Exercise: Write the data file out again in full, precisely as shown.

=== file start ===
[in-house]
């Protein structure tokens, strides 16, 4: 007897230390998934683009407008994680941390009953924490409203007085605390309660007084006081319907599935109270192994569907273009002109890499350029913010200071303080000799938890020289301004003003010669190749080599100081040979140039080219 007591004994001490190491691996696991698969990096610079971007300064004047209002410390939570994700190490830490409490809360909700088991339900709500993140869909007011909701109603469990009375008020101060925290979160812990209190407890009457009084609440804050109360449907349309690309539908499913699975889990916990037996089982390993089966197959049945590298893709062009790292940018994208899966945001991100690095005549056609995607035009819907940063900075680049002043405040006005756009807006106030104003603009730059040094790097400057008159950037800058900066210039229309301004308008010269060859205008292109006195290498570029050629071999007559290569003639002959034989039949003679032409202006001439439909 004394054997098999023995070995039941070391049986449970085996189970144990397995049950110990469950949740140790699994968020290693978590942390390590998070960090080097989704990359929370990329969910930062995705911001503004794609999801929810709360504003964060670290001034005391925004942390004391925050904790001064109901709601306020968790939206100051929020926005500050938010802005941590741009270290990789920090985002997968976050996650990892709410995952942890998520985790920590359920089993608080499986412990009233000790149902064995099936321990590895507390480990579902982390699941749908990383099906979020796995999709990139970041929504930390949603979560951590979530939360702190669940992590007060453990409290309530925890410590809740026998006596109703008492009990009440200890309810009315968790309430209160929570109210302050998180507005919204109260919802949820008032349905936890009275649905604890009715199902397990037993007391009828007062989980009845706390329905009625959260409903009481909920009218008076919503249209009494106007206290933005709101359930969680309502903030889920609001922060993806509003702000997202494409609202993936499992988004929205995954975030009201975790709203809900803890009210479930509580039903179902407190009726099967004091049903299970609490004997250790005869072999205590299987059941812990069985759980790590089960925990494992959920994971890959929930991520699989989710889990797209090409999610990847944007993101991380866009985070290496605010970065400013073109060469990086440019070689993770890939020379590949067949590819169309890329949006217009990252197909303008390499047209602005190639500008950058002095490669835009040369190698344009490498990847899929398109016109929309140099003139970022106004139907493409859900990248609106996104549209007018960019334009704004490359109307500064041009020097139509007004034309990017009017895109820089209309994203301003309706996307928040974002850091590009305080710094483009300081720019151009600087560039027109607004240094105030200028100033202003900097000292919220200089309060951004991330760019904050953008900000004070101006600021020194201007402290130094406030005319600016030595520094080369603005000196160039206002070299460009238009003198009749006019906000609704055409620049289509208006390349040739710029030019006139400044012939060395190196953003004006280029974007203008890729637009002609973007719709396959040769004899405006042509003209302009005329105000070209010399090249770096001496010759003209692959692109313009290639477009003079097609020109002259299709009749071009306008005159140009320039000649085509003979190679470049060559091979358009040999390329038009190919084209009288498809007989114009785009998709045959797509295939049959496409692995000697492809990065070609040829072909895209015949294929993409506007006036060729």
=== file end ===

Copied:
[in-house]
């Protein structure tokens, strides 16, 4: 007897230390998934683009407008994680941390009953924490409203007085605390309660007084006081319907599935109270192994569907273009002109890499350029913010200071303080000799938890020289301004003003010669190749080599100081040979140039080219 007591004994001490190491691996696991698969990096610079971007300064004047209002410390939570994700190490830490409490809360909700088991339900709500993140869909007011909701109603469990009375008020101060925290979160812990209190407890009457009084609440804050109360449907349309690309539908499913699975889990916990037996089982390993089966197959049945590298893709062009790292940018994208899966945001991100690095005549056609995607035009819907940063900075680049002043405040006005756009807006106030104003603009730059040094790097400057008159950037800058900066210039229309301004308008010269060859205008292109006195290498570029050629071999007559290569003639002959034989039949003679032409202006001439439909 004394054997098999023995070995039941070391049986449970085996189970144990397995049950110990469950949740140790699994968020290693978590942390390590998070960090080097989704990359929370990329969910930062995705911001503004794609999801929810709360504003964060670290001034005391925004942390004391925050904790001064109901709601306020968790939206100051929020926005500050938010802005941590741009270290990789920090985002997968976050996650990892709410995952942890998520985790920590359920089993608080499986412990009233000790149902064995099936321990590895507390480990579902982390699941749908990383099906979020796995999709990139970041929504930390949603979560951590979530939360702190669940992590007060453990409290309530925890410590809740026998006596109703008492009990009440200890309810009315968790309430209160929570109210302050998180507005919204109260919802949820008032349905936890009275649905604890009715199902397990037993007391009828007062989980009845706390329905009625959260409903009481909920009218008076919503249209009494106007206290933005709101359930969680309502903030889920609001922060993806509003702000997202494409609202993936499992988004929205995954975030009201975790709203809900803890009210479930509580039903179902407190009726099967004091049903299970609490004997250790005869072999205590299987059941812990069985759980790590089960925990494992959920994971890959929930991520699989989710889990797209090409999610990847944007993101991380866009985070290496605010970065400013073109060469990086440019070689993770890939020379590949067949590819169309890329949006217009990252197909303008390499047209602005190639500008950058002095490669835009040369190698344009490498990847899929398109016109929309140099003139970022106004139907493409859900990248609106996104549209007018960019334009704004490359109307500064041009020097139509007004034309990017009017895109820089209309994203301003309706996307928040974002850091590009305080710094483009300081720019151009600087560039027109607004240094105030200028100033202003900097000292919220200089309060951004991330760019904050953008900000004070101006600021020194201007402290130094406030005319600016030595520094080369603005000196160039206002070299460009238009003198009749006019906000609704055409620049289509208006390349040739710029030019006139400044012939060395190196953003004006280029974007203008890729637009002609973007719709396959040769004899405006042509003209302009005329105000070209010399090249770096001496010759003209692959692109313009290639477009003079097609020109002259299709009749071009306008005159140009320039000649085509003979190679470049060559091979358009040999390329038009190919084209009288498809007989114009785009998709045959797509295939049959496409692995000697492809990065070609040829072909895209015949294929993409506007006036060729």